- The Astros’ second baseman has spent his whole life proving people wrong. After Harvey hit Houston, he channeled that fierce determination into bringing the franchise its first World Series title
The ancient Greeks may not have invented the concept of hero, but they get credit for naming it and giving it a face, not to mention a massive, strapping body. The Greek word heros referred to a protector or defender. Their embodiment of the concept was Heracles, the muscular demigod who would have been an NFL combine star had compression shorts and box jumps existed when he was busy cleaning out the Augean stables. A life-sized marble statue of Heracles at Los Angeles’s Getty Museum, dating to about 125 A.D. but inspired by 300 B.C. art, depicts the original hero as a ripped 6' 4".
Modern culture has diluted the concept of hero, particularly in sports, where some guy who happens to sink a couple of late free throws or kick a ball through goalposts acquires the appellation. Still, when it comes to our sporting heroes, the original bias toward size remains.
Over the past decade every one of the MVPs in the NFL and NBA stood at least 6' 1", with 18 of those 20 standing 6' 3" or taller. The most popular players in baseball, either by All-Star votes (Bryce Harper and Aaron Judge) or jersey sales (Judge, Kris Bryant, Anthony Rizzo, Clayton Kershaw and Harper), are at least 6' 3". We literally look up to them.
Then there’s José Altuve. This year belonged to him, in deed and in meaning, more than any other athlete. The Astros’ second baseman won the American League batting title and its MVP Award and led the 56-year-old franchise to its first World Series championship. Now he shares SI’s Sportsperson of the Year honor with 6' 5" Texans defensive end J.J. Watt, his Houston brother in charitable spirit. At 5' 6" and 165 pounds, Altuve is shorter than every male athlete to win the award except a jockey, Steve Cauthen, and a race car driver, Jackie Stewart.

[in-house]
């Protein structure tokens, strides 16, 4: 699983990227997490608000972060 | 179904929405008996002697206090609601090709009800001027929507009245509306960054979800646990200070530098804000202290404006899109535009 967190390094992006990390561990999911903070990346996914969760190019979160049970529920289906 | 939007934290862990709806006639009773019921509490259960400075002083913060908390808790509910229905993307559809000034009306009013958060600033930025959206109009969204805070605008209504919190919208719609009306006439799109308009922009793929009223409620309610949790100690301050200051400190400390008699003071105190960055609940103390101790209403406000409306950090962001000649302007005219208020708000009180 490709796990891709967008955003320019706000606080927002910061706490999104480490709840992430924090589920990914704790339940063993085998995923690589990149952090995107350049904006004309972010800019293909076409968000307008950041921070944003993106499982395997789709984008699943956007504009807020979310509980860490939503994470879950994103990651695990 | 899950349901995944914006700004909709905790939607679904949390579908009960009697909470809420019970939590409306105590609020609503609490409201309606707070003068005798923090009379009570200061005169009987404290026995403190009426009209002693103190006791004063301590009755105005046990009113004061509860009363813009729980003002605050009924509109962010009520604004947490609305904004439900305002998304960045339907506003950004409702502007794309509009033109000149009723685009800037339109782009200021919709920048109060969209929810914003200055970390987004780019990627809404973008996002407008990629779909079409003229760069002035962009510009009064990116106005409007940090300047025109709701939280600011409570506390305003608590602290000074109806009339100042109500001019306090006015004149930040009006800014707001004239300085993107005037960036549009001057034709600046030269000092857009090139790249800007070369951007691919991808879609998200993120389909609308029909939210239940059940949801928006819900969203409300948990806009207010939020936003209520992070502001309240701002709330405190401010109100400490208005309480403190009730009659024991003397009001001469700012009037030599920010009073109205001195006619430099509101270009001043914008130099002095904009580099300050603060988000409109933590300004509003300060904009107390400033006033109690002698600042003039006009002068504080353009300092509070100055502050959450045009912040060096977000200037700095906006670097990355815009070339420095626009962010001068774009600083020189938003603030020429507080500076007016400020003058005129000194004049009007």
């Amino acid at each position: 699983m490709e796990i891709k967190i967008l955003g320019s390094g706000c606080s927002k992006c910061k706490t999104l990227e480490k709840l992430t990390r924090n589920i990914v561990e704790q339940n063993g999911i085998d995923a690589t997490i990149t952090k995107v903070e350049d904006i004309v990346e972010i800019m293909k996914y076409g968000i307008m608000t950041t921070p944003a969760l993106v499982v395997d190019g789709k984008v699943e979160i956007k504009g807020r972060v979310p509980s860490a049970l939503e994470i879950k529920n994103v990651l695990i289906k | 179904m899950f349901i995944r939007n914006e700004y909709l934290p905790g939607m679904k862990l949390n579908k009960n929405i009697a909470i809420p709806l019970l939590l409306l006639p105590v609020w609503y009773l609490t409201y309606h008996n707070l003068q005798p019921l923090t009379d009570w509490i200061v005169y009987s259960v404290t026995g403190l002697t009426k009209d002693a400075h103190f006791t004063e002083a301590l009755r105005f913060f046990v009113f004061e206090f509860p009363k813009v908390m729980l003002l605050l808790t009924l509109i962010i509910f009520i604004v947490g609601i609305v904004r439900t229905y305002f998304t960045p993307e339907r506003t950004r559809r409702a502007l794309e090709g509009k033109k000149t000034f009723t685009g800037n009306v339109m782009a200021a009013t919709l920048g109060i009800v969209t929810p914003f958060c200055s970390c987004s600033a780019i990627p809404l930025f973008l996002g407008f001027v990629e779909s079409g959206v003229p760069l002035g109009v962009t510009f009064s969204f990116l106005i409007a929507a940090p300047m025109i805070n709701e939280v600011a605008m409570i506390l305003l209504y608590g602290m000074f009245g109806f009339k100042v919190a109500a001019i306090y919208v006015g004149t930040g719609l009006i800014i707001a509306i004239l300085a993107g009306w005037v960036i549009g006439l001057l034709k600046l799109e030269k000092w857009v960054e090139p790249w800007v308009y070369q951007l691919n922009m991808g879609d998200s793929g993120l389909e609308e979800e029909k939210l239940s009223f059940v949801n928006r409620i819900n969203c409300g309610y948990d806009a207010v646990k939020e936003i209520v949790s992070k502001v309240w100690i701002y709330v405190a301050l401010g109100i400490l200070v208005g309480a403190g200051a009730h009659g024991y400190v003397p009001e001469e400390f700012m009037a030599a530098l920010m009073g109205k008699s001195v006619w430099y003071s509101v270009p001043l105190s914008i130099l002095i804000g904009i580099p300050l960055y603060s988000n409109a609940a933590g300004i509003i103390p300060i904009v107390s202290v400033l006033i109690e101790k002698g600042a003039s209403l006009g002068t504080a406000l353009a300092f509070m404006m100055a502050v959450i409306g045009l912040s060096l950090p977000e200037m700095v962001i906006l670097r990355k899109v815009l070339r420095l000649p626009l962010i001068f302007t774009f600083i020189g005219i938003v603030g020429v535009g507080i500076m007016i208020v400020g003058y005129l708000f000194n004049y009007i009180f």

Therein lies Altuve’s greatest accomplishment in 2017. He redefined what it means to be among the most heroic of athletes—a modern twist on Heracles. At 3.7 inches below average height, he does not have the classic physique fit for marble and the sculptor’s chisel. Watt outweighs him by 125 pounds. Indeed, when Altuve was 16 the Astros, the only team interested in signing him, told him not to bother to come back after just one day of tryouts at their Venezuelan academy.
Sports become meaningful only when there is a bond between team and town that fortifies both. That bond for Altuve intensified on Sept. 1, the first day the Astros returned home after Hurricane Harvey hit southeast Texas. The greatest rainfall event in the history of the mainland U.S. dumped up to 60 inches over a four-day period, could end up costing close to $200 billion in damage and displaced more than 30,000 people from their homes, many of which were destroyed. About 10,000 of the displaced wound up downtown at the George R. Brown Convention Center, which was pressed into duty as a shelter. It is just two blocks from Minute Maid Park, the Astros’ home field.
With no game that day, Altuve, along with 15 teammates and staff members, visited the makeshift shelter. He wore a black T-shirt and gray pants. He had already pledged $30,000 to recovery efforts, and arranged for $25,000 worth of shoes from one of his sponsors to reach families in need.
Hurricane Harvey was nature’s cruel roulette wheel. Winning or losing was a matter of luck. Its torrents of rain and winds up to 130 mph spared some homes, such as the Altuves’, and ruined others. Moving among the unluckiest at the shelter and hearing their stories, as well as seeing information tables with signs taped to walls such as missing persons and free legal advice, Altuve felt a sense of purpose he hadn’t before, and this from a 27-year-old man who had fought his whole professional life to prove himself worthy.